Stages for Youth helps teens find their voice through filmmaking program

Many creative students don’t get the chance to express themselves and their talent in a traditional classroom environment, but Frank O'Farrell wants to change that.

So he started Stages for Youth, a program that focuses on teaching kids video production. But more importantly, he's teaching them skills they'll need to know once they graduate. 

“I think the question to ask is, ‘Are we preparing our kids for the world of work after they graduate from high school and college?’" O'Farrell says. "The short answer is no, absolutely not. There isn’t an environment where they get to develop these 21st century skills, which are crucial to success in the workplace. That’s really what Stages for Youth stands for — using the film discipline to prepare our young people for the workforce, particularly in the creative economy.”

O’Farrell’s son, who is now 18, struggled in a traditional school environment. While he was intelligent and creative, he wasn’t given the opportunity to express his talent in the classroom. His frustration led to O'Farrell creating an alternative avenue for success — Stages for Youth.

During the film camp, teenagers ages 12-19 are invited to create films. There are 15 students in each of the three sessions that take place throughout the summer. Within each session, students are broken up into three groups of five. Each group comes up with an idea they are passionate about, and decides how that idea can be made into film.

And in just two weeks, O’Farrell says everything changes.

“Magic happens. They sit down as complete strangers on day one, then create teams and go through the process of ideation, debates, negotiations and collaborations. Every single time, we are blown away by them throughout the incredible process.”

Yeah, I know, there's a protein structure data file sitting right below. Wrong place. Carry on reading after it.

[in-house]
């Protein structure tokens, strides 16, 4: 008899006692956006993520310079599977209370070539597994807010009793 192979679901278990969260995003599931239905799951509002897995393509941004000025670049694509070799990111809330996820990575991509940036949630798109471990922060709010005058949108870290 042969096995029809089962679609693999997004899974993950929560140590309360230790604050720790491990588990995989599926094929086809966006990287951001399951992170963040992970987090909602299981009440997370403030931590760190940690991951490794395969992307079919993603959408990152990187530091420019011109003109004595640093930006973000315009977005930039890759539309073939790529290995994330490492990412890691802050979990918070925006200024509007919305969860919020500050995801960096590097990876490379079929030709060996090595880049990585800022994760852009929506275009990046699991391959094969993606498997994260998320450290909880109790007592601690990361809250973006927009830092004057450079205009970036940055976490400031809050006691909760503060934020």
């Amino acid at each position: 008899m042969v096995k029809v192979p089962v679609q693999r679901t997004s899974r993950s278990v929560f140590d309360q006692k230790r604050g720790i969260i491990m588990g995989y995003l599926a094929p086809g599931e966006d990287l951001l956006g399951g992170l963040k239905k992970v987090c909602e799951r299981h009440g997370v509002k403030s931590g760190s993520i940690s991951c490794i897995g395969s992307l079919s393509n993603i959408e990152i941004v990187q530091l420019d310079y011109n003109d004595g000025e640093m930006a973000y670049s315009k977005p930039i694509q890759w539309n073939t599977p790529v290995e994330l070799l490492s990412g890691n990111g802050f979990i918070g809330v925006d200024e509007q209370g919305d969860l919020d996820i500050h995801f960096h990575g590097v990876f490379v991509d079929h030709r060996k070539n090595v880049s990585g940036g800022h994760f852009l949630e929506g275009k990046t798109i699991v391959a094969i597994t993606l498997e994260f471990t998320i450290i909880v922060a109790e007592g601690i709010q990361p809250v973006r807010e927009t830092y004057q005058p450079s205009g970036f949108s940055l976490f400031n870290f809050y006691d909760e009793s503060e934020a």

O’Farrell brings in professional mentors from the industry — production teams, screenwriters, photographers, editors, animators and more. 

“One of the things we’re trying to do is provide a roadmap for these kids by showing them there are possibilities in the creative economy, and how to get there,” O’Farrell says.

That roadmap seems to be working pretty well.

Many of the films produced during the camp have received recognition. One film won an honorable mention at the White House Student Film Festival last year. Another won an $8,000 scholarship to Watkins School of Design in Nashville.

“These are real, tangible results,” O’Farrell says. “These are solid outcomes they can add to their portfolio, increase their self-esteem, and help that belief that they can be successful.” 

Even though the biggest focus is on being creative and focusing on video production, O’Farrell wants kids to take away the skills that will help them succeed in the workplace.

“Kids don’t get the opportunity to collaborate and learn communication, critical thinking, problem solving, project management and time management skills. These things have been removed from our education system. They won’t be successful in the workplace if they don’t cultivate these skills.”

Do Good:

•    Register your child for the third session of Stages for Youth's summer camp, which begins July 25. Registration is $300 per child.

•    Connect with Stages for Youth on Facebook

•    Donate to help support Stages for Youth's mission. 
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